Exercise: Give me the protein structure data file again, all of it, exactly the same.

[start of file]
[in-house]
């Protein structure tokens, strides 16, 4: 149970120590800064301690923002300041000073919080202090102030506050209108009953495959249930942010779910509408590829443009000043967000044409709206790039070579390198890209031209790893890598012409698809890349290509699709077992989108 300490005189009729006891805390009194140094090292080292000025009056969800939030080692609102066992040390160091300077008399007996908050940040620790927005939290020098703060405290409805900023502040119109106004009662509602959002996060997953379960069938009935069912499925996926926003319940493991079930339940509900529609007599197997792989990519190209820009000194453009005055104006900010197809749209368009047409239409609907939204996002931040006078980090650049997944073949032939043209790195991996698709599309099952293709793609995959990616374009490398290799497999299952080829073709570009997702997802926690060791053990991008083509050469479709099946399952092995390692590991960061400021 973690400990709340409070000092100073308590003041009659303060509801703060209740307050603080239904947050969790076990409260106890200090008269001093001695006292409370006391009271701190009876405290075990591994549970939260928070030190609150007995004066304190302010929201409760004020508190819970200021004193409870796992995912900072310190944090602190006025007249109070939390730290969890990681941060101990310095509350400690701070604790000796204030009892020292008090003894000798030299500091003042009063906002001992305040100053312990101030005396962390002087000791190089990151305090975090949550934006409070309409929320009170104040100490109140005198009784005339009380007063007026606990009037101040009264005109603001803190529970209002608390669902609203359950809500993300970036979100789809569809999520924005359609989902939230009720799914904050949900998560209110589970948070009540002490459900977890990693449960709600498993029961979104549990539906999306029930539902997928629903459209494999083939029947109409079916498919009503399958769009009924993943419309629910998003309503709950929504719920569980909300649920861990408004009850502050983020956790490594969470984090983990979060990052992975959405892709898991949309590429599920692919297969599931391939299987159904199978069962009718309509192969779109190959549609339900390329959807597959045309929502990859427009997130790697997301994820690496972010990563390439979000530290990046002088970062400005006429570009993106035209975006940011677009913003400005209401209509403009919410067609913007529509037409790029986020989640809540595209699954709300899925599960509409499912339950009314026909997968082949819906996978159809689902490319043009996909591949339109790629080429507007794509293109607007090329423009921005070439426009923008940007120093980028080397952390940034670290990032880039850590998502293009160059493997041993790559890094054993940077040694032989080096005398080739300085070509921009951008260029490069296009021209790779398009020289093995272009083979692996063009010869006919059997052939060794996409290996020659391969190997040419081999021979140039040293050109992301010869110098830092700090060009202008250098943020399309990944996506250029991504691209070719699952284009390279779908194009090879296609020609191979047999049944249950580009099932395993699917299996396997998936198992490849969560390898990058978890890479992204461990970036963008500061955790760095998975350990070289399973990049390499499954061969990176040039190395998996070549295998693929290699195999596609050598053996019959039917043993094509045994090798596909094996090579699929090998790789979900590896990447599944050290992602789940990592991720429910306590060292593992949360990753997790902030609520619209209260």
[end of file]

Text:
[in-house]
């Protein structure tokens, strides 16, 4: 149970120590800064301690923002300041000073919080202090102030506050209108009953495959249930942010779910509408590829443009000043967000044409709206790039070579390198890209031209790893890598012409698809890349290509699709077992989108 300490005189009729006891805390009194140094090292080292000025009056969800939030080692609102066992040390160091300077008399007996908050940040620790927005939290020098703060405290409805900023502040119109106004009662509602959002996060997953379960069938009935069912499925996926926003319940493991079930339940509900529609007599197997792989990519190209820009000194453009005055104006900010197809749209368009047409239409609907939204996002931040006078980090650049997944073949032939043209790195991996698709599309099952293709793609995959990616374009490398290799497999299952080829073709570009997702997802926690060791053990991008083509050469479709099946399952092995390692590991960061400021 973690400990709340409070000092100073308590003041009659303060509801703060209740307050603080239904947050969790076990409260106890200090008269001093001695006292409370006391009271701190009876405290075990591994549970939260928070030190609150007995004066304190302010929201409760004020508190819970200021004193409870796992995912900072310190944090602190006025007249109070939390730290969890990681941060101990310095509350400690701070604790000796204030009892020292008090003894000798030299500091003042009063906002001992305040100053312990101030005396962390002087000791190089990151305090975090949550934006409070309409929320009170104040100490109140005198009784005339009380007063007026606990009037101040009264005109603001803190529970209002608390669902609203359950809500993300970036979100789809569809999520924005359609989902939230009720799914904050949900998560209110589970948070009540002490459900977890990693449960709600498993029961979104549990539906999306029930539902997928629903459209494999083939029947109409079916498919009503399958769009009924993943419309629910998003309503709950929504719920569980909300649920861990408004009850502050983020956790490594969470984090983990979060990052992975959405892709898991949309590429599920692919297969599931391939299987159904199978069962009718309509192969779109190959549609339900390329959807597959045309929502990859427009997130790697997301994820690496972010990563390439979000530290990046002088970062400005006429570009993106035209975006940011677009913003400005209401209509403009919410067609913007529509037409790029986020989640809540595209699954709300899925599960509409499912339950009314026909997968082949819906996978159809689902490319043009996909591949339109790629080429507007794509293109607007090329423009921005070439426009923008940007120093980028080397952390940034670290990032880039850590998502293009160059493997041993790559890094054993940077040694032989080096005398080739300085070509921009951008260029490069296009021209790779398009020289093995272009083979692996063009010869006919059997052939060794996409290996020659391969190997040419081999021979140039040293050109992301010869110098830092700090060009202008250098943020399309990944996506250029991504691209070719699952284009390279779908194009090879296609020609191979047999049944249950580009099932395993699917299996396997998936198992490849969560390898990058978890890479992204461990970036963008500061955790760095998975350990070289399973990049390499499954061969990176040039190395998996070549295998693929290699195999596609050598053996019959039917043993094509045994090798596909094996090579699929090998790789979900590896990447599944050290992602789940990592991720429910306590060292593992949360990753997790902030609520619209209260």